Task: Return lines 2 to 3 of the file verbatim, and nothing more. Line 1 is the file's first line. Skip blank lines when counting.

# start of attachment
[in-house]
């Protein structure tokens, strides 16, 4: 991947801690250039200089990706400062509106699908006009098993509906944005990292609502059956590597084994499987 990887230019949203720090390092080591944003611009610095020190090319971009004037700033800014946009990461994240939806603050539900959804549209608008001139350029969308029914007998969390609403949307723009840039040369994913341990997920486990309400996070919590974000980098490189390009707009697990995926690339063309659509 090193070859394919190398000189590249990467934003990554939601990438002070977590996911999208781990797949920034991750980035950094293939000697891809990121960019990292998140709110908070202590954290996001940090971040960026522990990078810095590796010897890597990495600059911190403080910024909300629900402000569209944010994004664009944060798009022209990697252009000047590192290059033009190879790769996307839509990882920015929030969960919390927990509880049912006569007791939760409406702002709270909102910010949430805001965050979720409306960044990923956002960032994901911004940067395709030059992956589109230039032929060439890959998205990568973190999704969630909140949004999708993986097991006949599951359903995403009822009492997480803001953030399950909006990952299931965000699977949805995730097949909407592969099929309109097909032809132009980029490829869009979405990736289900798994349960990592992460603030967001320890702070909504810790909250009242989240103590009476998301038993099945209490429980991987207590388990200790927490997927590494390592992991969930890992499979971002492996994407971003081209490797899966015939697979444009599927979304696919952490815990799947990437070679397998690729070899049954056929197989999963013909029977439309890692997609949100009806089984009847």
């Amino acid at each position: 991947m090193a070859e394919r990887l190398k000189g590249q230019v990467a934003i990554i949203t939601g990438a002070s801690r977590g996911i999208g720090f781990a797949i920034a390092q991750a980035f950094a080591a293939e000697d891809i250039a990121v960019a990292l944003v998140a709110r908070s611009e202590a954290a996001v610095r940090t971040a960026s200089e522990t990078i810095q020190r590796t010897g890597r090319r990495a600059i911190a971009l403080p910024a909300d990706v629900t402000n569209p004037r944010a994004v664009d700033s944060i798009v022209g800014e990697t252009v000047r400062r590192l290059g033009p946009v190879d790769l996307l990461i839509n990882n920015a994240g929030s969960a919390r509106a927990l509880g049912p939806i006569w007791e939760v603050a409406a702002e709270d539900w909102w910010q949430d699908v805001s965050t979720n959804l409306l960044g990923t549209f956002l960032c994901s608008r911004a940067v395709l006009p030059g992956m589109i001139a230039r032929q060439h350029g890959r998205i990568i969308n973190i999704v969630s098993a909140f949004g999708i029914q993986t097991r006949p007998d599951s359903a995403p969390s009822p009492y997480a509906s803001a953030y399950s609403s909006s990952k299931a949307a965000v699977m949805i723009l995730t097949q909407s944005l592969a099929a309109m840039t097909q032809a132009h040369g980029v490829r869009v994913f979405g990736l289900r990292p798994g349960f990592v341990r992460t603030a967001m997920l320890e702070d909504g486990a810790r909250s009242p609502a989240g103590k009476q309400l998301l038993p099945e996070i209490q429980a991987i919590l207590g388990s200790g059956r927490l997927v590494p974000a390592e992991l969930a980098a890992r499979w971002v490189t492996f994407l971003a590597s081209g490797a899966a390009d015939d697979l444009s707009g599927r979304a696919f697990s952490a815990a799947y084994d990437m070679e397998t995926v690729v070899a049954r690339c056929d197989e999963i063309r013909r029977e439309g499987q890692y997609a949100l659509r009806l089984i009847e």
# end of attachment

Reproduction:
């Protein structure tokens, strides 16, 4: 991947801690250039200089990706400062509106699908006009098993509906944005990292609502059956590597084994499987 990887230019949203720090390092080591944003611009610095020190090319971009004037700033800014946009990461994240939806603050539900959804549209608008001139350029969308029914007998969390609403949307723009840039040369994913341990997920486990309400996070919590974000980098490189390009707009697990995926690339063309659509 090193070859394919190398000189590249990467934003990554939601990438002070977590996911999208781990797949920034991750980035950094293939000697891809990121960019990292998140709110908070202590954290996001940090971040960026522990990078810095590796010897890597990495600059911190403080910024909300629900402000569209944010994004664009944060798009022209990697252009000047590192290059033009190879790769996307839509990882920015929030969960919390927990509880049912006569007791939760409406702002709270909102910010949430805001965050979720409306960044990923956002960032994901911004940067395709030059992956589109230039032929060439890959998205990568973190999704969630909140949004999708993986097991006949599951359903995403009822009492997480803001953030399950909006990952299931965000699977949805995730097949909407592969099929309109097909032809132009980029490829869009979405990736289900798994349960990592992460603030967001320890702070909504810790909250009242989240103590009476998301038993099945209490429980991987207590388990200790927490997927590494390592992991969930890992499979971002492996994407971003081209490797899966015939697979444009599927979304696919952490815990799947990437070679397998690729070899049954056929197989999963013909029977439309890692997609949100009806089984009847």
């Amino acid at each position: 991947m090193a070859e394919r990887l190398k000189g590249q230019v990467a934003i990554i949203t939601g990438a002070s801690r977590g996911i999208g720090f781990a797949i920034a390092q991750a980035f950094a080591a293939e000697d891809i250039a990121v960019a990292l944003v998140a709110r908070s611009e202590a954290a996001v610095r940090t971040a960026s200089e522990t990078i810095q020190r590796t010897g890597r090319r990495a600059i911190a971009l403080p910024a909300d990706v629900t402000n569209p004037r944010a994004v664009d700033s944060i798009v022209g800014e990697t252009v000047r400062r590192l290059g033009p946009v190879d790769l996307l990461i839509n990882n920015a994240g929030s969960a919390r509106a927990l509880g049912p939806i006569w007791e939760v603050a409406a702002e709270d539900w909102w910010q949430d699908v805001s965050t979720n959804l409306l960044g990923t549209f956002l960032c994901s608008r911004a940067v395709l006009p030059g992956m589109i001139a230039r032929q060439h350029g890959r998205i990568i969308n973190i999704v969630s098993a909140f949004g999708i029914q993986t097991r006949p007998d599951s359903a995403p969390s009822p009492y997480a509906s803001a953030y399950s609403s909006s990952k299931a949307a965000v699977m949805i723009l995730t097949q909407s944005l592969a099929a309109m840039t097909q032809a132009h040369g980029v490829r869009v994913f979405g990736l289900r990292p798994g349960f990592v341990r992460t603030a967001m997920l320890e702070d909504g486990a810790r909250s009242p609502a989240g103590k009476q309400l998301l038993p099945e996070i209490q429980a991987i919590l207590g388990s200790g059956r927490l997927v590494p974000a390592e992991l969930a980098a890992r499979w971002v490189t492996f994407l971003a590597s081209g490797a899966a390009d015939d697979l444009s707009g599927r979304a696919f697990s952490a815990a799947y084994d990437m070679e397998t995926v690729v070899a049954r690339c056929d197989e999963i063309r013909r029977e439309g499987q890692y997609a949100l659509r009806l089984i009847e």